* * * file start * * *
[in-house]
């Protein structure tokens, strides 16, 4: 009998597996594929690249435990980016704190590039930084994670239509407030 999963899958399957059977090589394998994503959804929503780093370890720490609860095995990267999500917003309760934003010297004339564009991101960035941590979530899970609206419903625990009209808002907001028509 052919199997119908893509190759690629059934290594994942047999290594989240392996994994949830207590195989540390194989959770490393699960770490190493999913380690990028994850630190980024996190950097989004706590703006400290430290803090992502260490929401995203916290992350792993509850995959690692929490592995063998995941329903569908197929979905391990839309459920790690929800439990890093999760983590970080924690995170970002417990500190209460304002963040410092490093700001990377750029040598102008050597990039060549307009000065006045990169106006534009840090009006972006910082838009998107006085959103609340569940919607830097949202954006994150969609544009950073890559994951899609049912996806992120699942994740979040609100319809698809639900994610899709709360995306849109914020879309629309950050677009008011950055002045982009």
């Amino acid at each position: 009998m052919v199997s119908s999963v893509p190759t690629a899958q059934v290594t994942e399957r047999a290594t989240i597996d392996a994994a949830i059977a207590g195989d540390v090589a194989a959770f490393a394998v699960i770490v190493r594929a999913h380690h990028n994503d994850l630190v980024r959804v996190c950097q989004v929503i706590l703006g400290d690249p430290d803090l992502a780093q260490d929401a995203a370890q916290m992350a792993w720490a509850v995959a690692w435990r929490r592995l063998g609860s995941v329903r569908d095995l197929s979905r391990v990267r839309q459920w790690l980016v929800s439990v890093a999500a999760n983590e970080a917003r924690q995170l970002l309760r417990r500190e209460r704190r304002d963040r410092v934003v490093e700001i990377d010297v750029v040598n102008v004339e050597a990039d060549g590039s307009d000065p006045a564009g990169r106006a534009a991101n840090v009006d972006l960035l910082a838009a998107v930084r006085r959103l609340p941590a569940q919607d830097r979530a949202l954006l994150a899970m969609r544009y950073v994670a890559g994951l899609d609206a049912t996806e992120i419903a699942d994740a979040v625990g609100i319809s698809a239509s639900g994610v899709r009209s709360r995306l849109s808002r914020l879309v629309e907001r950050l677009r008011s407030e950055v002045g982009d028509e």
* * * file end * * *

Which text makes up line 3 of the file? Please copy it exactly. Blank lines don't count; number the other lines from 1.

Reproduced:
């Amino acid at each position: 009998m052919v199997s119908s999963v893509p190759t690629a899958q059934v290594t994942e399957r047999a290594t989240i597996d392996a994994a949830i059977a207590g195989d540390v090589a194989a959770f490393a394998v699960i770490v190493r594929a999913h380690h990028n994503d994850l630190v980024r959804v996190c950097q989004v929503i706590l703006g400290d690249p430290d803090l992502a780093q260490d929401a995203a370890q916290m992350a792993w720490a509850v995959a690692w435990r929490r592995l063998g609860s995941v329903r569908d095995l197929s979905r391990v990267r839309q459920w790690l980016v929800s439990v890093a999500a999760n983590e970080a917003r924690q995170l970002l309760r417990r500190e209460r704190r304002d963040r410092v934003v490093e700001i990377d010297v750029v040598n102008v004339e050597a990039d060549g590039s307009d000065p006045a564009g990169r106006a534009a991101n840090v009006d972006l960035l910082a838009a998107v930084r006085r959103l609340p941590a569940q919607d830097r979530a949202l954006l994150a899970m969609r544009y950073v994670a890559g994951l899609d609206a049912t996806e992120i419903a699942d994740a979040v625990g609100i319809s698809a239509s639900g994610v899709r009209s709360r995306l849109s808002r914020l879309v629309e907001r950050l677009r008011s407030e950055v002045g982009d028509e």